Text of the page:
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iNews empowers young reporters with smartphone video journalism

iNews, a leading Indonesian broadcaster with 24 local networks, delivers news, talk shows, magazines, and sports programs nationwide.

The Challenge

iNews wanted to improve the quality of its digital video content. It saw an opportunity to host training sessions then run a competition to encourage young reporters in Indonesia to cover, produce, and publish video news stories using smartphones.

The Solution

iNews ran training sessions and the competition, then selected winners. The whole process was documented and iNews created a reality show about it.

Setting up the competition: To announce the competition, iNews published articles on web portals, and created posters and social media promotion banners. It made a jingle and video commercial, which were aired on TV and uploaded to YouTube. Participants were invited to register through a website.

Designing training modules: Concurrently, the internal iNews team created a series of coaching clinics that they offered to all applicants. These covered the three main issues of mobile journalism — script writing and stand-up reporting, filming and visual storytelling, and graphics and video editing.

Running the training sessions: The team organized two-day coaching clinics in 10 major cities. iNews sent three coaches to each city and they guided attendees through the process of creating video news stories on smartphones, from inception all the way to delivery. Over 400 people attended. At the end of the training, each attendee was invited to present a short video story to a panel of external and internal judges. From these, competition participants were selected.

Running the competition: The 100 people invited to participate in the competition were given a smartphone, as well as additional training and mentorship. After seven days, each competitor produced one news story. iNews hosted a large awards night, which was broadcast on YouTube, where judges looked at the young reporters' mobile storytelling skills as well as the potential for the video news story to prompt public debate and drive positive change in society. Twelve semi-finalists and three winners were selected.

Documenting the experience: Throughout the competition, production teams captured footage of 30 participants producing their news stories, which became a 12 x 30 minute reality show called ”Inside Mojoc“. The show was hosted by a well-known presenter and broadcast every Saturday and Sunday at 3:30pm on the iNews YouTube and TV channels.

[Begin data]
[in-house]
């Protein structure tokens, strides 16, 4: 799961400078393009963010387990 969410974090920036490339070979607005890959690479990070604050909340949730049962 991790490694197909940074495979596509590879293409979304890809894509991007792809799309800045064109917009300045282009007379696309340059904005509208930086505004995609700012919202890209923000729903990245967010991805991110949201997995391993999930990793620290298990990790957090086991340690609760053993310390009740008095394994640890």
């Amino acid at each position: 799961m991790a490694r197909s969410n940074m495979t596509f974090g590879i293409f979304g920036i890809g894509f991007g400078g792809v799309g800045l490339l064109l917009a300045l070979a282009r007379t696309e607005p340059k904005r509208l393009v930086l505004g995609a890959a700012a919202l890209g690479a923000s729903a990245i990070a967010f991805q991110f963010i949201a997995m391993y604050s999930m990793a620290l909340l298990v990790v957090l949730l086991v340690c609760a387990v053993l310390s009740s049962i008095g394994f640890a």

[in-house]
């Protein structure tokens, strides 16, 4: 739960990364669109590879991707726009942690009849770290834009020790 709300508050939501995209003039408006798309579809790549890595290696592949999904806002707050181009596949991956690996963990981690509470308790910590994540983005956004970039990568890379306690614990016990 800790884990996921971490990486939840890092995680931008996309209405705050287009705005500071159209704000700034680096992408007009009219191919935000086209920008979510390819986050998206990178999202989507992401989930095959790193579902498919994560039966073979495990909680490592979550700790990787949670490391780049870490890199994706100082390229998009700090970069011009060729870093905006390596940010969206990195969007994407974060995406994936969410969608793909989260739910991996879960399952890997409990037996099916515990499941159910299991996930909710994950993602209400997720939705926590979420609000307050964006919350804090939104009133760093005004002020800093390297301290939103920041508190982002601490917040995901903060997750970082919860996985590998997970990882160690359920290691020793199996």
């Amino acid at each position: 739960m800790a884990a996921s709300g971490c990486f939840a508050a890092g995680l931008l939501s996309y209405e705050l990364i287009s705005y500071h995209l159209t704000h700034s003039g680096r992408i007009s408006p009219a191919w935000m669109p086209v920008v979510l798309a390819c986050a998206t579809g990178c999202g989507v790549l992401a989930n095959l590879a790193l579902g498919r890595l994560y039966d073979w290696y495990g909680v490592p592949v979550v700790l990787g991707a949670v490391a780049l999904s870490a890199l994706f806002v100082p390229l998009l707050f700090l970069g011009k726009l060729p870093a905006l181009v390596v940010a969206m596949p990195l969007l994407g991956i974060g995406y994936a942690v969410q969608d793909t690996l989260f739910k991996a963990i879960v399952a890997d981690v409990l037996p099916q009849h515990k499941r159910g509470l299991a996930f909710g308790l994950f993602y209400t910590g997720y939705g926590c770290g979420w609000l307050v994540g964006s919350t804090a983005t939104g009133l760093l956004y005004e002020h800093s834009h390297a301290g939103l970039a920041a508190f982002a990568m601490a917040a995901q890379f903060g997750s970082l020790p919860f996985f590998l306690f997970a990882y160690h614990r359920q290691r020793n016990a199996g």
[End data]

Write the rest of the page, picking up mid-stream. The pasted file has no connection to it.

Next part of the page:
iNews trained hundreds of up-and-coming reporters across Indonesia and facilitated a mobile journalism competition, which was such a success that the team are considering running it again.

- Trained 426 young journalists in 10 cities across Indonesia.

- Uncovered ways to reduce overall production costs for the iNews video channel by leaning into smartphone reporting (as opposed to TV).

Video editing is a valuable skill for young reporters: iNews took a poll from the competition participants to uncover which aspects of the experience they found most useful. A significant 72% said that video editing and pre-shoot preparation (e.g., research, time management, etc.) were the most valuable skills they learned. This was compared to 13% who said on-camera correspondent reporting, 11% who said story development, and 4% who said filming techniques. This could indicate that young reporters are comfortable using smartphones as video storytelling devices, but they want training in how to package news content for publication.

Mobile journalists need diverse training: Reporters working with smartphones benefit from having a wide range of skills so they can create a story from start to finish — everything from idea generation, filming, on-camera reporting, editing, etc. iNews found that most reporters (especially traditional TV reporters, but even young journalists, too) do not have all of these skills and can benefit from in-depth training.

Mobile reporting helps underrepresented people and topics find a voice: The iNews project helped young journalists tell stories and express opinions that hadn't been told before by previous generations. Digital video reporting via smartphones was the perfect way to do this because it's cheaper than traditional TV, so topics that sit outside the mainstream can more easily find a voice and a platform.

young journalists trained in 10 cities across Indonesia.
young journalists trained in 10 cities across Indonesia.
There are lots of young journalists who are eager to learn and ready to contribute as mobile journalists, and smartphones are a powerful tool to help them cover and publish news stories.
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